Event Reports

Hard-Core Birders’ Trip – November 5, 2016

On November 5 I led a Hard-Core Birders’ field trip from Olympia to Port Townsend via the Hood Canal Bridge and points in between. Dave and Sherry Hayden, Jim Pruske, Lonnie Sommers, and I started in rain at 7:00 a.m. and made our way to Gorst where it was raining harder. Looking up the bay toward Bremerton, we spotted Greater Yellowlegs, Ring-billed and Mew Gulls, Surf Scoters, Bald Eagles, American Wigeon, and Common Goldeneye.

At Kitsap Memorial Park, the rain abated somewhat, and we found Common and Red-throated Loon, Horned Grebe, Red-breasted Mergansers, Surf and White-winged Scoters, Marbled Murrelets, and some land birds: Black-capped Chickadee, Golden-crowned Sparrows, juncos, and kinglets.

At Salisbury Park we encountered the first of many Bonaparte’s Gulls, Hooded Mergansers, more Marbled Murrelets, and Pigeon Guillemots. As we crossed the Hood Canal Bridge, the rain stopped but the wind picked up. At Lower Oak Bay we saw Mallards, American and Eurasian Wigeon, Pintail and Shovelers. A flock of gulls sheltered inside the spit included a Heermann’s Gull among the Mew and Ring-bills. There were eight Black Oystercatchers on the jetty, but the tide was so high that we didn’t find any Black Turnstones that we often see there.

At Mystery Bay State Park we picked up more land birds. Robins, Cedar Waxwings, chickadees and kinglets were feasting on the berries in a Madrona tree. Not much on the water as it was still windy with lots of chop.

Our best stop of the day was at Fort Flagler State Park where we had Black-bellied Plover and Dunlin on the parade field, but not much else until we got to the campground that was protected from the wind. As we drove toward the beach in the campground, we spotted several flocks of shorebirds in the grass and in the puddles near the launch site: Black-bellied Plovers, Dunlin, Sanderlings and a lone Least Sandpiper. Out on the water we saw many Harlequin Ducks and five Long-tailed Ducks. As we walked the beach toward the point we spotted a Semipalmated Plover. While we scoped the gulls at the end of the point for possible shorebirds, a Bald Eagle flew over scattering everyone, and out of the flock came a Black Turnstone heading down the beach.

As we headed back to the cars along the inside of the spit we spooked up a Savannah Sparrow and saw more Harlequin Ducks and Common Loons. As we scoped the flocks on the ground, Lonnie spotted something unusual that popped over the edge toward the water. When we got them in the scope we discovered three Surfbirds on the rocks with the Black-bellied Plovers.

Port Hudson gave us Pacific Loon, Rhinoceros Auklet, and Common Murre. Our last stop was Kai-Tai Lagoon where we found Virginia Rail, Marsh Wren, Ruddy Duck, Lesser Scaup, Common Goldeneye, and Ruby-crowned Kinglet.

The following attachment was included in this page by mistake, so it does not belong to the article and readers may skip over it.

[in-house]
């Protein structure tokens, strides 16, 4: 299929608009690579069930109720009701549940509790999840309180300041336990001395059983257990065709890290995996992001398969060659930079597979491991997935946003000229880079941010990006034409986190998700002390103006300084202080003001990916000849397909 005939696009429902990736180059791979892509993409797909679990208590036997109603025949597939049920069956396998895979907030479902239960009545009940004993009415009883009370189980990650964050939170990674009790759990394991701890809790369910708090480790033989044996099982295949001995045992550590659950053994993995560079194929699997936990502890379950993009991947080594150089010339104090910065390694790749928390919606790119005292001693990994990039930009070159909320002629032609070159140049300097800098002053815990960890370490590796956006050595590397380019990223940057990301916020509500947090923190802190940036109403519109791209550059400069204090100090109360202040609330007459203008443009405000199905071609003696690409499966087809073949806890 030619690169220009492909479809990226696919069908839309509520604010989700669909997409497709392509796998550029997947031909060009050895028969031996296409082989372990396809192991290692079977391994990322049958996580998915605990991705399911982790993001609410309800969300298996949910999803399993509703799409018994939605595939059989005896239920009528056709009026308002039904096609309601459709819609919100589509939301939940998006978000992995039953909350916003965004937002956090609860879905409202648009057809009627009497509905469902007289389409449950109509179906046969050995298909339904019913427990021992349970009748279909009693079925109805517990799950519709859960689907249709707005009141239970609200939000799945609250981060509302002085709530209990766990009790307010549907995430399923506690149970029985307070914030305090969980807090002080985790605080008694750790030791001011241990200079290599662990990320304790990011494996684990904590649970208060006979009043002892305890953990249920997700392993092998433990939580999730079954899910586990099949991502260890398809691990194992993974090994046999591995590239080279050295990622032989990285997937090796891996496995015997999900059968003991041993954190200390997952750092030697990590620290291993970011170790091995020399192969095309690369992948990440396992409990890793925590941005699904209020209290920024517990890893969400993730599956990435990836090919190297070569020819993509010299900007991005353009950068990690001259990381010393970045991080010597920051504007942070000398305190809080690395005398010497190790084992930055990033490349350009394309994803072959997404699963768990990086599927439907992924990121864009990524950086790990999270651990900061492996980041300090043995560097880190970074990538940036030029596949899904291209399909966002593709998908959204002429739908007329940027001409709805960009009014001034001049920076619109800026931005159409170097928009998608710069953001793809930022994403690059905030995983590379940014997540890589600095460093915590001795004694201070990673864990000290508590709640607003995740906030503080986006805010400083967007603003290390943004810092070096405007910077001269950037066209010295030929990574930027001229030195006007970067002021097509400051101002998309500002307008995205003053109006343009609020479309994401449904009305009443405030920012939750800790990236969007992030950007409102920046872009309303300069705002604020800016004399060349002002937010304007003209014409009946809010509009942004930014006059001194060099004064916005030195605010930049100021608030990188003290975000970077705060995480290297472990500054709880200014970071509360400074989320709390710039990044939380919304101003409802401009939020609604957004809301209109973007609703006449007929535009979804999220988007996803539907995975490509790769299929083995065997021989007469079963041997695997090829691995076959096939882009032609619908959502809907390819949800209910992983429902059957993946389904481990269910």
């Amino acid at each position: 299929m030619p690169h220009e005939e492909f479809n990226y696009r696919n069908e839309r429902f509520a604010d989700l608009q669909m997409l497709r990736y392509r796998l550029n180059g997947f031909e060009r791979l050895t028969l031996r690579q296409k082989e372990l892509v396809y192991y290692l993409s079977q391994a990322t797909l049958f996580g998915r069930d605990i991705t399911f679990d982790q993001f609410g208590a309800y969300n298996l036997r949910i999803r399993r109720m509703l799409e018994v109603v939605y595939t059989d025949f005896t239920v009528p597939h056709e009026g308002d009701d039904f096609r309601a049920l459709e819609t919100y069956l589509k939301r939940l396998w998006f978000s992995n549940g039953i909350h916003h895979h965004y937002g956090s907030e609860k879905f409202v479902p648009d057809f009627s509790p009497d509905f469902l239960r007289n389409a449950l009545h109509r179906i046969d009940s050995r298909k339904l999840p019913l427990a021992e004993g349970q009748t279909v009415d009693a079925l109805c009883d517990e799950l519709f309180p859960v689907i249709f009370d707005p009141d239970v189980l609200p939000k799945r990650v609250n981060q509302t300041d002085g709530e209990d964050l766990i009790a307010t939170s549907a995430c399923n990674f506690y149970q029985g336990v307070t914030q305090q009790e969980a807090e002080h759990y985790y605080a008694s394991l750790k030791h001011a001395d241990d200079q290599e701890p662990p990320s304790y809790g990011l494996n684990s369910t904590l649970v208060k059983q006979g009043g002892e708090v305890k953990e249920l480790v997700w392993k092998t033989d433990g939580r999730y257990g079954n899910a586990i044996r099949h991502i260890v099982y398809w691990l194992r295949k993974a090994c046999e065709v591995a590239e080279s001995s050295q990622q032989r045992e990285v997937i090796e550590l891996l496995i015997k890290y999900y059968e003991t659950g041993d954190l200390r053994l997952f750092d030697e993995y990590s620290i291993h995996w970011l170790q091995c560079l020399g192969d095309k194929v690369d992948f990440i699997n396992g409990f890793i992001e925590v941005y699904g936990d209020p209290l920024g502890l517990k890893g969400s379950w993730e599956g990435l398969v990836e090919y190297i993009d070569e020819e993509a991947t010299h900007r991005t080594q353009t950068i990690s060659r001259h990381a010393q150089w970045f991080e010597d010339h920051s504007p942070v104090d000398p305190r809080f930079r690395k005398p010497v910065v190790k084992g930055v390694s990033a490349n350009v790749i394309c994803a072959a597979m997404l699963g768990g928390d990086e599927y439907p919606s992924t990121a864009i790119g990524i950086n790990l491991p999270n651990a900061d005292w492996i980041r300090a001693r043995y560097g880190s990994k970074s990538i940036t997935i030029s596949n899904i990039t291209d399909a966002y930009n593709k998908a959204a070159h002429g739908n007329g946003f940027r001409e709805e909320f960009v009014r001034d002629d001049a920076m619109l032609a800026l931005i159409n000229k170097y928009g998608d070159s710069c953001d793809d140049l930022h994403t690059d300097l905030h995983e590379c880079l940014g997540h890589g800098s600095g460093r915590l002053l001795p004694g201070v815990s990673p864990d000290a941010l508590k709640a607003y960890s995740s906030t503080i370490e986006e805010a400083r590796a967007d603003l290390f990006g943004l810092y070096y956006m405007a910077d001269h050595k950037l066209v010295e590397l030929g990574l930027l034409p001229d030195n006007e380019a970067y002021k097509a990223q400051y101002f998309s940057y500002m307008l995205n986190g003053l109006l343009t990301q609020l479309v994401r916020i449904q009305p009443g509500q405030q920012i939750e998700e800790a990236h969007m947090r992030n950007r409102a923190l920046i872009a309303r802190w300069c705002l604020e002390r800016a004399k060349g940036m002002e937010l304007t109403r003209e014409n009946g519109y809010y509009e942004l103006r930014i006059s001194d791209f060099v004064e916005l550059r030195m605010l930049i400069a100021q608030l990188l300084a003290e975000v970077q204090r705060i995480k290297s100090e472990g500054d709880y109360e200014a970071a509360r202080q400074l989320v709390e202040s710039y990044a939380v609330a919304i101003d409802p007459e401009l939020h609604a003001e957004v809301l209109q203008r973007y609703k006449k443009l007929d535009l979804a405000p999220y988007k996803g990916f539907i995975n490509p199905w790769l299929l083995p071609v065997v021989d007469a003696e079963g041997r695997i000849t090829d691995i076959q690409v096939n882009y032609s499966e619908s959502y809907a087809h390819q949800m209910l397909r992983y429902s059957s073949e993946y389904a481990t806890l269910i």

For the day I had 73 species and pleasant company. For the record we ran into rain on the way home when we crossed the Hood Canal Bridge and had it always on the way back to Lacey. Funny how the rain stayed in Kitsap County and never crossed the canal. (from Mar/April 2017 Echo newsletter, by Phil Kelley)

Aboard the Lady Alderbrook with Black Hills Audubon

On November 12, 41 birders braved the wet, cold, and chop on Hood Canal aboard the Lady Alderbrook. The weather predictions the night before were grim, but the Alderbrook Resort’s dock managers assured me that all would be fine. Our trip was indeed fine, yet in fact—to use leader Bill Tweit’s words—we had “light rain at the beginning, low overcast, and winds gusting 10-30 miles per hour. Water was smooth at times, quite choppy at others. Waters were rough in the Great Bend area.”READ MORE

Big Birds of Clark County Trip – November 2016

Sam Merrill, Paul Hicks and I had organized this trip for October 15, but it didn’t materialize due to a predicted storm (that ultimately didn’t occur); but ten of us made the trip on November 19. Randy Hill and Ryan Abe, from the Ridgefield National Wildlife Refuge, guided us through an excellent day of birding with some spectacular finds. We visited sites at the Refuge, on the Columbia River, along with the River S auto tour route, Fruit Valley Park along LaFramboise Road, Old Lower River Road, Vancouver Lake (viewed from the flushing channel and North Vancouver Lake access trail and Vancouver Lake Park), Shillapoo Wildlife Area, Vancouver’s Marine Park, the Water Resources Education Center, and Vancouver’s Tidewater Cove. In total, we saw 77 species. Notable finds were Tundra and Trumpeter Swans, Great Egret, Cinnamon Teal, Western Grebe, Wilson’s Snipe, Red-shouldered Hawk, Sandhill Crane, Lincoln and Fox Sparrows, White-breasted Nuthatch, Lesser Goldfinch and—rare for the locality and season—White-winged Scoter, Barrow’s Goldeneye, Pacific Loon, Red-necked Grebe, and Red Phalarope.We started by driving the Ridgefield NWR River S auto tour where we stay in our cars as a moving blind to prevent disturbing the large numbers of waterfowl in the adjacent ponds and waterways. Aside from many Canada and Cackling Geese and the common wintering waterfowl, we spotted Red Phalarope (“code 5” in the county), many Tundra—and a few Trumpeter—Swans, several cooperative Wilson’s Snipes, and a couple of Red-shouldered Hawks. At the Fruit Valley Park along LaFramboise Road our patience paid off when a couple of Lesser Goldfinches appeared. At Shillapoo Wildlife Area, we enjoyed good views of Sandhill Cranes and caught glimpses of both Fox and Lincoln Sparrows.READ MORE